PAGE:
Malaria in pregnant women is associated with high risks of both maternal and perinatal morbidity and mortality. While the mechanism is poorly understood, pregnant women have a reduced immune response and, therefore, less effectively clear malaria infections. In addition, malaria parasites sequester and replicate in the placenta. Pregnant women are three times more likely to develop severe disease than non-pregnant women who acquire malaria in the same geographic area. Malaria infection during pregnancy can lead to miscarriage, premature delivery, low birthweight, congenital infection, and/or perinatal death.Pregnant women diagnosed with uncomplicated malaria caused by chloroquine-resistant Plasmodium falciparuminfection in the second and third trimesters can be treated with artemether-lumefantrine. Artemether-lumefantrine may be used during the first trimester if other treatment options are not available, and if the potential benefit is judged to outweigh the potential risks. In addition, pregnant women of all gestational ages can be treated with mefloquine or a combination of quinine sulfate and clindamycin. Quinine treatment should continue for 7 days for Plasmodium falciparum infections acquired in Southeast Asia and for 3 days for infections acquired elsewhere; clindamycin treatment should continue for 7 days regardless of where the infection was acquired.
For pregnant women diagnosed with uncomplicated malaria caused by Plasmodium malariae, Plasmodium ovale,chloroquine-sensitivePlasmodium vivax, or chloroquine-sensitive Plasmodium falciparuminfection, prompt treatment with chloroquine or hydroxychloroquine (treatment schedule as for non-pregnant adult patients) is recommended. For chloroquine-resistant Plasmodium vivax infections, quinine plus clindamycin, or mefloquine should be given instead. For women in their second or third trimesters, artemether-lumefantrine is an additional option.
For Plasmodium vivaxor Plasmodium ovaleinfections, primaquine phosphate and tafenoquine for radical treatment of hypnozoites should not be given during pregnancy. Pregnant patients with Plasmodium vivaxor Plasmodium ovaleinfections should be maintained on chloroquine chemoprophylaxis for the duration of their pregnancy. The chemoprophylactic dose of chloroquine phosphate is 300 mg base (500 mg salt) orally once per week. After delivery, for pregnant patients with normal G6PD activity infected with Plasmodium vivax or Plasmodium ovale infections, subsequent treatment with primaquine phosphate or tafenoquine as described above is needed, but will depend on breastfeeding. If not breastfeeding, either drug can be used depending on the regimen used to treat the acute malaria episode. For women who are breastfeeding, infants should be tested for G6PD deficiency and if found to have normal activity, oral primaquine phosphate can be given to the mother. Tafenoquine is not recommended during breastfeeding. Women who after delivery cannot take primaquine or tafenoquine should be maintained on weekly chloroquine chemoprophylaxis for a total of 1 year after the acute malaria episode.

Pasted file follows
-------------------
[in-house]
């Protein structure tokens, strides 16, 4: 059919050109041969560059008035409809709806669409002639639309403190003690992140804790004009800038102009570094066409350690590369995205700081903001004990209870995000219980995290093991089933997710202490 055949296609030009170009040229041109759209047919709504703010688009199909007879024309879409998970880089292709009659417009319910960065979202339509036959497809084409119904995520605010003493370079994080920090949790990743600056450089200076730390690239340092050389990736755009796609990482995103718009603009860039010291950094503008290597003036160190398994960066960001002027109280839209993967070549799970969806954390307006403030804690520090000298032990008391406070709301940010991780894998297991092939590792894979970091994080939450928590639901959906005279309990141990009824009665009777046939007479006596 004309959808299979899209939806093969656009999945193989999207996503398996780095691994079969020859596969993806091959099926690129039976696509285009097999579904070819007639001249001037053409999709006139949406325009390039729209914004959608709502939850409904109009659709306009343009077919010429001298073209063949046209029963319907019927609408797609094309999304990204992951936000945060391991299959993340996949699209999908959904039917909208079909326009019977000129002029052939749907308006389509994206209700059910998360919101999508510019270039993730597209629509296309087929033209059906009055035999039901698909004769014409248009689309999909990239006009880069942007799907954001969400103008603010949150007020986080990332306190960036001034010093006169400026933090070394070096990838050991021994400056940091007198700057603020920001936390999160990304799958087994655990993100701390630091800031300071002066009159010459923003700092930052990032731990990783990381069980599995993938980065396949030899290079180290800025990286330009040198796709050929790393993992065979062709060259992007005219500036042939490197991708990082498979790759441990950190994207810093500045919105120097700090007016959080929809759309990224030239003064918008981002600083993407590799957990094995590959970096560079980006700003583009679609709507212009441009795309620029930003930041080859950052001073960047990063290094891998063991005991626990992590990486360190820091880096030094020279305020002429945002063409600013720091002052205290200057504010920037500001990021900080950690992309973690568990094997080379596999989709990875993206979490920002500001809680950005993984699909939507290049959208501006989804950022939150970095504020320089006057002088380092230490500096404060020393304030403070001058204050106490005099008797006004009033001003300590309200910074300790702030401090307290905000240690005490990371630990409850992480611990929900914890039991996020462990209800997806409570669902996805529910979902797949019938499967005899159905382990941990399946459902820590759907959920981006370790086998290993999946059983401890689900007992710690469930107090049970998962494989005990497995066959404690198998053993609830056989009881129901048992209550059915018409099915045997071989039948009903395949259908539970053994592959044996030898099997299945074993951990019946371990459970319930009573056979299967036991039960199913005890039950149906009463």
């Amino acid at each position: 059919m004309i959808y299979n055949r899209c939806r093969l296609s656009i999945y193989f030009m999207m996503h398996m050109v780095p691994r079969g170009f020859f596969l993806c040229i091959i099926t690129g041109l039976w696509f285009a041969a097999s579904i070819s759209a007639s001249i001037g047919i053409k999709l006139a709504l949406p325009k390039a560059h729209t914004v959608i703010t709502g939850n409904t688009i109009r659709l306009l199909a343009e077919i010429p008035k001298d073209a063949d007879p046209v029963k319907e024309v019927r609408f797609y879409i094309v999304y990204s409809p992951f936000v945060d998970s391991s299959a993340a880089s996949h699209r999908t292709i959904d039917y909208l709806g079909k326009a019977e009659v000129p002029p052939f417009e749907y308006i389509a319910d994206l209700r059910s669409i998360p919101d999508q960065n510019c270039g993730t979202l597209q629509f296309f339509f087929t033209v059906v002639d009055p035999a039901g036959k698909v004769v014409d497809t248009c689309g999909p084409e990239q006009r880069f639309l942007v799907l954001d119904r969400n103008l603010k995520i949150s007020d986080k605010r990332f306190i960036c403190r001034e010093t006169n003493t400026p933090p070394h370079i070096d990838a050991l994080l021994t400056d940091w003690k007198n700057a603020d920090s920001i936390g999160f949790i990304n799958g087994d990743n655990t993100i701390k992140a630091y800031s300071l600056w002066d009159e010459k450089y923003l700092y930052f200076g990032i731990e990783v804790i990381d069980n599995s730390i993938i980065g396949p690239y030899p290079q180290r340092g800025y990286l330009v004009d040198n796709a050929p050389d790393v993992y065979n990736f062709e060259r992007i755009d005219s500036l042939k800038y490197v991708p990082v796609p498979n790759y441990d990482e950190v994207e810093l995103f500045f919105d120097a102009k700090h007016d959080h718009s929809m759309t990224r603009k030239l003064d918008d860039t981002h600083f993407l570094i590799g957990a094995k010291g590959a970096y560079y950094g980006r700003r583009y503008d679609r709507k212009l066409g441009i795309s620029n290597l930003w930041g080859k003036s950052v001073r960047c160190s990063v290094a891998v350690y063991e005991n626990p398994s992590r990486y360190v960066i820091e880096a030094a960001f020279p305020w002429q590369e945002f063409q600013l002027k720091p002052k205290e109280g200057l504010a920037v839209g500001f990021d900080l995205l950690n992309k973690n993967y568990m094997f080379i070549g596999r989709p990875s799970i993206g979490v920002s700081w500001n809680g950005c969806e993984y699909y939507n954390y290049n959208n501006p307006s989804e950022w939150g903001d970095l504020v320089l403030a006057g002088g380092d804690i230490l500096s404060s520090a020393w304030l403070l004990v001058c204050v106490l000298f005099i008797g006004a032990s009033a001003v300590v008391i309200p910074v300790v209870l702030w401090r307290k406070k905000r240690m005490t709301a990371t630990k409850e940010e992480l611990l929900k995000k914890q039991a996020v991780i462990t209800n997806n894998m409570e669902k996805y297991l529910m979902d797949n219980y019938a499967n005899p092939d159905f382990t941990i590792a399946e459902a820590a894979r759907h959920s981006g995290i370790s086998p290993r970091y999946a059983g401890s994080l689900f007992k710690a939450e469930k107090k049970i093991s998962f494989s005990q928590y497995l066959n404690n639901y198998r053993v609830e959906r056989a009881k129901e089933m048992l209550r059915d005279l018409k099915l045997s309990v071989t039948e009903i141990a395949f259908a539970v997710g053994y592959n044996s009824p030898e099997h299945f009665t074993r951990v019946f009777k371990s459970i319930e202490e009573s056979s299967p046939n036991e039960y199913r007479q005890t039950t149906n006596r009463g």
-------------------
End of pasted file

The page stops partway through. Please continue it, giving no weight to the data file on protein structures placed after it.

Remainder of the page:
Pregnant women diagnosed with severe malaria should be treated aggressively with parenteral antimalarial therapy as described below. Doxycycline and tetracycline are generally not indicated for use in pregnant women. However, in rare instances, doxycycline or tetracycline can be used in combination with quinine if other treatment options are not available or are not being tolerated, and the benefit of adding doxycycline or tetracycline is judged to outweigh the risks.
Atovaquone-proguanil is not indicated for use in pregnant women because of the paucity of data on its safety in pregnant women. However, for pregnant women diagnosed with uncomplicated malaria caused by chloroquine-resistant Plasmodium falciparuminfection, atovaquone-proguanil may be used if other treatment options are not available or are not being tolerated, and if the potential benefit is judged to outweigh the potential risks.
Treatment of Severe Malaria
Patients with any manifestations of severe malaria, e.g. impaired consciousness/coma, hemoglobin <7 g/dL, acute kidney injury, acute respiratory distress syndrome, circulatory collapse/shock, acidosis, jaundice (with other signs of severe malaria), disseminated intravascular coagulation, and/or parasite density of ≥5% should be treated promptly and aggressively with parenteral antimalarial therapy regardless of the species of malaria seen on the blood smear. If severe malaria is strongly suspected but a laboratory diagnosis cannot be made at that time, blood should be collected for diagnostic testing to be done as soon as it becomes available and parenteral antimalarial drugs should be started.
All patients with severe malaria, regardless of infecting species, should be treated with intravenous (IV) artesunate. Clinicians caring for patients with severe malaria at a hospital where commercially-available IV artesunate cannot be obtained within 24 hours, should call the CDC to obtain IV artesunate, which is available through CDC as part of an expanded-use investigational new drug (IND) protocol.